Apple Turns Over China iCloud Services to State-Owned Data Firm

By Bridget O'Donnell, January 11, 2018

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Apple has announced that iCloud services in China — including data storage — will be managed by a local government-owned company starting late next month.

The American tech company began contacting customers this week notifying them of new terms and conditions. Among the new terms is a clause which turns over the operation of Apple ID services for Chinese users to Guizhou on the Cloud Big Data (GCBD) in order to comply with new government regulations. 

The new terms, which apply only to iCloud accounts registered inside China*, will take effect on February 28, 2018.

Apple iCloud China
A message sent from Apple to iCloud users in China.

The partnership “will allow us improve the speed and reliability of our iCloud services products while also complying with newly passed regulations that cloud services be operated by Chinese companies," Apple said in a statement.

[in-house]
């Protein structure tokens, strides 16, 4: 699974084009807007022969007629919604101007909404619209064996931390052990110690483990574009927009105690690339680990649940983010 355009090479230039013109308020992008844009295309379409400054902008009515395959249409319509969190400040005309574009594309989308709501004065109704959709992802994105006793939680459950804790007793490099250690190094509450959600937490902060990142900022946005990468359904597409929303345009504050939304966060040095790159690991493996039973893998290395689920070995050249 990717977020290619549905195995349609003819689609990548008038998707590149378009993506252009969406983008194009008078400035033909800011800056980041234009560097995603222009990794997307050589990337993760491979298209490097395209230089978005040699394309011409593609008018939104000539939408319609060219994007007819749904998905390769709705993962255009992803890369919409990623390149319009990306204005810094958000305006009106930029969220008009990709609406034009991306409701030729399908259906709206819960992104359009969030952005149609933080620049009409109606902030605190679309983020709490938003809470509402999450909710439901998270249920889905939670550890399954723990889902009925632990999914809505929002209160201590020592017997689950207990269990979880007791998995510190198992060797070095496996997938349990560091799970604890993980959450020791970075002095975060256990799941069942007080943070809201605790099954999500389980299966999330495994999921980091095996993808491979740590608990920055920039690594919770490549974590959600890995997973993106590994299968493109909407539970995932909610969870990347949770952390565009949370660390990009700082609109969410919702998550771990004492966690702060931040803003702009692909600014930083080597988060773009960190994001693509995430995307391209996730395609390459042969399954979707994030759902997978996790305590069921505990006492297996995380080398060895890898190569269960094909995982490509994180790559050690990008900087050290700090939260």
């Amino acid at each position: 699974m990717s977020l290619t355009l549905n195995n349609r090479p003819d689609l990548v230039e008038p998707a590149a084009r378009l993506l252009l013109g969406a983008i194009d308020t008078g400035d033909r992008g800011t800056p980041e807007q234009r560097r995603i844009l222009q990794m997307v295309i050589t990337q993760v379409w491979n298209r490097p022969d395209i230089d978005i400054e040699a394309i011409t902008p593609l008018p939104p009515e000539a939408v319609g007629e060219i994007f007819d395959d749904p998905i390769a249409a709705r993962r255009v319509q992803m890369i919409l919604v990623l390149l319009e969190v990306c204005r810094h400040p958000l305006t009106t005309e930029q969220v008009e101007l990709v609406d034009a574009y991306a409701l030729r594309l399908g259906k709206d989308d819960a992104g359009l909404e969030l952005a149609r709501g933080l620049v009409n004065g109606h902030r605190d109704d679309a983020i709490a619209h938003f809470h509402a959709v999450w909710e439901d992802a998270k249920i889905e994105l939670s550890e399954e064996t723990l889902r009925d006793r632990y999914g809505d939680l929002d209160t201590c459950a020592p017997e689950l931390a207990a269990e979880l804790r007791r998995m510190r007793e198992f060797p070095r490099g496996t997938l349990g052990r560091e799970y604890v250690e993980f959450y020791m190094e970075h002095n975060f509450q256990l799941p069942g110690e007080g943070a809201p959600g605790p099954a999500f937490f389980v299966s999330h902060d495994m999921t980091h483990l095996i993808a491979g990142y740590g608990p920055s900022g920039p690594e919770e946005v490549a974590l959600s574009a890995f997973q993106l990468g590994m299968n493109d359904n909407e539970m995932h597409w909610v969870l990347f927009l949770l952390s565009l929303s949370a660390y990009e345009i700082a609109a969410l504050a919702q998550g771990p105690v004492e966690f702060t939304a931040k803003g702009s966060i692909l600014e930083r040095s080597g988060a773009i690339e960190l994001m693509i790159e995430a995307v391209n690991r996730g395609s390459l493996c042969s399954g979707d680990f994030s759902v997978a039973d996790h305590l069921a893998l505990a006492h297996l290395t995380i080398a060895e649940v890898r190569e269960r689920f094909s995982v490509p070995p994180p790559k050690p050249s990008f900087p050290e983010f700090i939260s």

A closer look at the new terms reveals that iCloud data (i.e. photos, videos, documents and backups) will be stored on GCBD's servers (translation via Quartz):

"If you understand and agree, Apple and GCBD have the right to access your data stored on its servers. This includes permission sharing, exchange, and disclosure of all user data (including content) according to the application of the law."

Founded in 2014, GCBD is a data storage firm owned by the local government of Guizhou province.

Apple's new terms for users on the Chinese mainland have been issued to comply with the country's new Cybersecurity Law, which began its first phase of implementation in 2017. Among some of the law's new regulations is a policy which requires foreign-owned companies to store data generated within China domestically.

Apple insists the new terms will not impact user privacy.

"Apple has strong data privacy and security protections in place and no backdoors will be created into any of our systems,” its statement said.

However, the new terms have raised privacy and surveillance concerns, with some saying that the Chinese government might now have the opportunity to monitor Apple customers.

* You can always switch your Apple ID account to another country or region. Read how to do that here; note that you'll need an international payment method.

[Images via @PDChina, BBC]

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